Madam Speaker, I would like to recognize the residents of the riding I represent, Moose Jaw—Lake Centre—Lanigan, for all the efforts they have put into Remembrance Day, which is coming upon us.
I will be splitting my time with the member for Yorkton—Melville.
There is no doubt in my mind that our military has a proud heritage, not only for service on the battlefield and for those times in peacekeeping, but also behind the scenes.
Many others in the House have shared their own personal stories of the exchange between Canadian military members and civilians, and I am reminded of my own mother, who was living in Scotland during World War II. She also interacted with Canadian soldiers who had travelled overseas. They had left their own homes and families and recognized the devastation in the war-torn country of Scotland, and they gave freely. They gave dolls, candy and food to those who were in need. This discussion about homelessness for veterans breaks my heart, as I know what Canadian soldiers have done on and off the battlefield.
How then do we treat our veterans? Right now, the only word I can think of is “betrayal”. Just recently, our Canadian Armed Forces returned back from Afghanistan, and I think about the code and the honour they live by, and how it must be for them to know they left people in Afghanistan, interpreters and their families, and to feel that betrayal by their own country.
Our Canadian Armed Forces are under duress. Right now there is a housing crisis in the Canadian Armed Forces, and now we get a report about veterans who are homeless. As I said earlier, I am very passionate about this subject, and I am deeply wounded to be reading this report. There are 5,000 veterans who are homeless across this country, and that is just from this report that we have received. As we sit in this chamber, we get reports from the ombudsman; we get reports from our own Parliamentary Budget Office; we get reports from the committee and recently the Auditor General on top of this report, and it is clear this government has not done anything for veterans. It has failed veterans, according to the Auditor General.
I will read from a report on Veterans Affairs by the Auditor General.
[Veterans Affairs] actions did not reduce overall wait times for eligible veterans. The department was still a long way from meeting its service standard. Implementation of initiatives was slow. Data to measure improvements was lacking. Both the funding and almost half of the employees on the team responsible for processing applications were temporary. As a result, veterans waited too long to receive benefits to support their physical and mental health and their families’ overall well-being.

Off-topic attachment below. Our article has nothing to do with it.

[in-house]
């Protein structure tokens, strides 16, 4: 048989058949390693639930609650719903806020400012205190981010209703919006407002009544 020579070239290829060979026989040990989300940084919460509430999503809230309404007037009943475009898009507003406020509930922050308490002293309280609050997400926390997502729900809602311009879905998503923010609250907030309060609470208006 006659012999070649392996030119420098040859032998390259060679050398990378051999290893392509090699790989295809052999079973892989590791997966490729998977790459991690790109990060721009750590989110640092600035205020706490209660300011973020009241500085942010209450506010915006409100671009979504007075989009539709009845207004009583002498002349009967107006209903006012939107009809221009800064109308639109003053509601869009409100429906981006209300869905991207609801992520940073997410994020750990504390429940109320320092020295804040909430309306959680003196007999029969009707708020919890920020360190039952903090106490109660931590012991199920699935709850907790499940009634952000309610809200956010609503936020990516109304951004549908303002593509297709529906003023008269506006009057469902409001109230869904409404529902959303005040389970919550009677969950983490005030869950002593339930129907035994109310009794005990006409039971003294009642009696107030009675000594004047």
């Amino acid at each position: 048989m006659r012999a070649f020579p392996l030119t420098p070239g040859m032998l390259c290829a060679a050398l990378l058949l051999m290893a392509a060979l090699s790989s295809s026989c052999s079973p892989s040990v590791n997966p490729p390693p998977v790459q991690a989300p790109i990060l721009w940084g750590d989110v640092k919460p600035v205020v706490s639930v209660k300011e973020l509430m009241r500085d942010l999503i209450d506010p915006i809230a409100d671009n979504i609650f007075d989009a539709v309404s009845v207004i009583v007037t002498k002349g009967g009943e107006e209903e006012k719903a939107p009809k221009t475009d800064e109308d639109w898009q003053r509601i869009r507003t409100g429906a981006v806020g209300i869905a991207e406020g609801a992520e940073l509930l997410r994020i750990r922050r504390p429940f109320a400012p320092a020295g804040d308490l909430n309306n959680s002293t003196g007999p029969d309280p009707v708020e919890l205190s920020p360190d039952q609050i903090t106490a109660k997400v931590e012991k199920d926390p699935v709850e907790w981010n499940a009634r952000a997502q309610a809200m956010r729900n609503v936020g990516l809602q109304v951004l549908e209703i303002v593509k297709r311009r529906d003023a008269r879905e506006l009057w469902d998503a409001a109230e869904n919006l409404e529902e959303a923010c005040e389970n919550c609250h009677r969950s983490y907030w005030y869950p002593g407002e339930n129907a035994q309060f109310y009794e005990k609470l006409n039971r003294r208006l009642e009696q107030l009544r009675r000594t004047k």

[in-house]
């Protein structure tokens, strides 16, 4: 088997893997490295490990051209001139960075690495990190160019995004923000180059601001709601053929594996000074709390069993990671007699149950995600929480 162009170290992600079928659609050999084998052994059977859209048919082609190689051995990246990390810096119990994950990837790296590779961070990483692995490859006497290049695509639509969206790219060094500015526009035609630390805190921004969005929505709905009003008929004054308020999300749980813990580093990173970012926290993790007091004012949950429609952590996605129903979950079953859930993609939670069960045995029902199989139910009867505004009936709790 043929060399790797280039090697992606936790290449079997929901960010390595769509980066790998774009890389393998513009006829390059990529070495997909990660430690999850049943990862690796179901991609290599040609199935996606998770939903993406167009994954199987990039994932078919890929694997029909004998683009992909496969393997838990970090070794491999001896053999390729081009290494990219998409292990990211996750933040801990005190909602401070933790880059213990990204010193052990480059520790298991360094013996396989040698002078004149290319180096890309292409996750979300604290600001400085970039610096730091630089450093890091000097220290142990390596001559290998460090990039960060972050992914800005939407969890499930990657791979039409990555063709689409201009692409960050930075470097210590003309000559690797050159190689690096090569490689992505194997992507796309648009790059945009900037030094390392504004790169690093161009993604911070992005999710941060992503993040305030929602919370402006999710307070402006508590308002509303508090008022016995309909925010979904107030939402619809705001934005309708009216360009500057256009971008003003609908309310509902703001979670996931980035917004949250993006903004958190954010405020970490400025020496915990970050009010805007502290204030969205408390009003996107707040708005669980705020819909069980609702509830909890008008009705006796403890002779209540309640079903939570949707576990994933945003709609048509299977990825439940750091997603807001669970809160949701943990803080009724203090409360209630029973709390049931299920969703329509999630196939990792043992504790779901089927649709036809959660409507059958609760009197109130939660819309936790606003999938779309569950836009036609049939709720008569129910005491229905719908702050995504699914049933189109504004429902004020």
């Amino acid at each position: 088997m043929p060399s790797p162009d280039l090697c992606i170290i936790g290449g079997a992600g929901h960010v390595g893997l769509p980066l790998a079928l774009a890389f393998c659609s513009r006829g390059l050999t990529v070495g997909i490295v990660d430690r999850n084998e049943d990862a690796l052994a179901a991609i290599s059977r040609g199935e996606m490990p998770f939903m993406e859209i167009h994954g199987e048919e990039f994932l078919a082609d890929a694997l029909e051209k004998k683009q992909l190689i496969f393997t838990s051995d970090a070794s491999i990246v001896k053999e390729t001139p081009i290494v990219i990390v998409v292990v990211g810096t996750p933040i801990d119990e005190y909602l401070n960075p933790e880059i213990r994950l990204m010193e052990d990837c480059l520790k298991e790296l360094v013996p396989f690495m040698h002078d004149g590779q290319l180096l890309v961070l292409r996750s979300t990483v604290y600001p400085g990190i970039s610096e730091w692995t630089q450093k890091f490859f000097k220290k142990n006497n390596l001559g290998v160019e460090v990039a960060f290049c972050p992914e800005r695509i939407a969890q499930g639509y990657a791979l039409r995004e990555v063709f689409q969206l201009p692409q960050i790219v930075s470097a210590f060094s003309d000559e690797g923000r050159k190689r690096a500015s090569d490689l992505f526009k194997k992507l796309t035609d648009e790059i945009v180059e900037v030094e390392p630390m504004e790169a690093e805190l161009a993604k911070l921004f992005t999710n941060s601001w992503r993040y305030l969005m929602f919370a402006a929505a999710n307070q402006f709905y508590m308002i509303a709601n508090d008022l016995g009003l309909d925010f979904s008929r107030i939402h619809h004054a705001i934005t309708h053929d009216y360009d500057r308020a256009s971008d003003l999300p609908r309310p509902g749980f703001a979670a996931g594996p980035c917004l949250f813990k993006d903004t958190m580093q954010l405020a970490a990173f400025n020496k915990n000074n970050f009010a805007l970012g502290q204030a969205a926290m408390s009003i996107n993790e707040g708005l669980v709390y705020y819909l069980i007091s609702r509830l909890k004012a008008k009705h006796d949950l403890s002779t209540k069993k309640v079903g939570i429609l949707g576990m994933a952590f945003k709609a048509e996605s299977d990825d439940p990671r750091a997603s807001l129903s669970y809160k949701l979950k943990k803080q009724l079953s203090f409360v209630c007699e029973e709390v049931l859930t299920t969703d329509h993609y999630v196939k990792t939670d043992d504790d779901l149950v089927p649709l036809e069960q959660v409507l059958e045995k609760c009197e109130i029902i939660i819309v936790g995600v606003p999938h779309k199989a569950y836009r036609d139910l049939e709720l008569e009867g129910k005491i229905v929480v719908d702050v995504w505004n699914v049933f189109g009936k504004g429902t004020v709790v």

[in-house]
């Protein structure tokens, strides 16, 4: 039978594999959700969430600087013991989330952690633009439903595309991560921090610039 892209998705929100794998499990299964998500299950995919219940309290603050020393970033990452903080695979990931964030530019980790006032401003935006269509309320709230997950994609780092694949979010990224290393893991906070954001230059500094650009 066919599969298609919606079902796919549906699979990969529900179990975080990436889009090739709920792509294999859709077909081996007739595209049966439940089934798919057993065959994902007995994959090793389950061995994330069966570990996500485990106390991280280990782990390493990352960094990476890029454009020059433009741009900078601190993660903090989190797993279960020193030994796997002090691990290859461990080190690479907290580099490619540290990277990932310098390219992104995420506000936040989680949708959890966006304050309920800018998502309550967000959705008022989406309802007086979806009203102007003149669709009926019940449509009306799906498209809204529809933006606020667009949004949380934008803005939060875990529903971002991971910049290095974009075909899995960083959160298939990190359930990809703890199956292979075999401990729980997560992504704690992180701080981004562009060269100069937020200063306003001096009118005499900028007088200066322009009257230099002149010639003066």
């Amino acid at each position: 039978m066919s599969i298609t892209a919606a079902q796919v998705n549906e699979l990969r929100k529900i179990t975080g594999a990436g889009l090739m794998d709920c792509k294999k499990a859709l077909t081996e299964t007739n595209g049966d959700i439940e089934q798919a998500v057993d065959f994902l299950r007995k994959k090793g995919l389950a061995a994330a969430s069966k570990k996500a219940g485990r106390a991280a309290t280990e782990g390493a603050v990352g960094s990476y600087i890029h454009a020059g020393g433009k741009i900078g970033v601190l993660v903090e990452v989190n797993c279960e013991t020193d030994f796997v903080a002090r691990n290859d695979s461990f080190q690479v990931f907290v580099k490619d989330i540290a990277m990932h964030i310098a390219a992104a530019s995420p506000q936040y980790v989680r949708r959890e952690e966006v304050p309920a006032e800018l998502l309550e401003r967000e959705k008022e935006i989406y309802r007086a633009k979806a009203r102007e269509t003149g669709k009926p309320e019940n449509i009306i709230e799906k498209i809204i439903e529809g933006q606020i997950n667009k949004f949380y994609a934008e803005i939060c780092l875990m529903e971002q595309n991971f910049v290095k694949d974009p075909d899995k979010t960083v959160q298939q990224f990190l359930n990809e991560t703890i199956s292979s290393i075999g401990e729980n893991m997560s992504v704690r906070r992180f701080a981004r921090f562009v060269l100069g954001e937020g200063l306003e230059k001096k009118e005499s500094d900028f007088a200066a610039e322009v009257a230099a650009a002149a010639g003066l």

This was in a report from the Auditor General, and combined with all the other reports and the 5,000 veterans who are out on the street homeless, it is appalling. What is the government doing about this?
All we hear is about money being thrown at the problem, but no concrete solutions. I believe that politics is a performance-based industry, and if people do not perform, they should not be there. Seven years the government has been in power, and time and time again it has failed veterans and the existing military. The minister is asleep at the wheel right now. Leadership starts at the top. He should take ownership, take responsibility and start looking after our vets.
I could go on with quotes and I could on with stats, but what good is it with a government that is not going to listen? This year so far, VAC has over $921 million in lapsed funding. That is money that was set aside for VAC in the budget but was not used to support veterans. Money is not the problem. Someone has to pull their finger out here. Someone has to start getting the job done and start looking after our vets. There is a morale problem here, not only in the existing military but for people who have served.
We are on the verge of Remembrance Day, and when people take that moment of silence and bow their heads to think about the fallen soldiers, we need to think about those who have served and who are surrounding us now, and what we are doing for them. Money does not solve every problem. It is about getting the job done. It is about strong leadership, and it is about recognizing the problems.
I am very passionate about this. I am very upset about this subject. Again, I could rattle off statistics and numbers, but the consistency throughout this is that the government has failed its veterans. That is an exact quote from the Auditor General. What are we going to do? What does a committee do when it sits there and produces reports, and works together, as I do with my colleagues from the Bloc or from the NDP, across the aisle? It is a good committee; we have achieved a lot, but from there, nothing gets done. There is no recognition. Veterans are being failed time and time again.
I think about the soldiers who looked after my mother, who helped my grandmother, who fought alongside my grandfather in Holland to liberate a country that was not even theirs. They recognized that it was the right thing to do. The question I have to ask my colleagues is, what is the right thing to do for veterans? What is the right thing to do for our veterans? Who is going to lead the charge? Who is going to fix the problem?
Right now, the minister is asleep at the wheel, not doing his job. I am disappointed. Not only am I disappointed, but my fellow colleagues in the Conservative Party are disappointed. My colleagues in the committee are disappointed. Not only do we deserve better, but our veterans deserve better.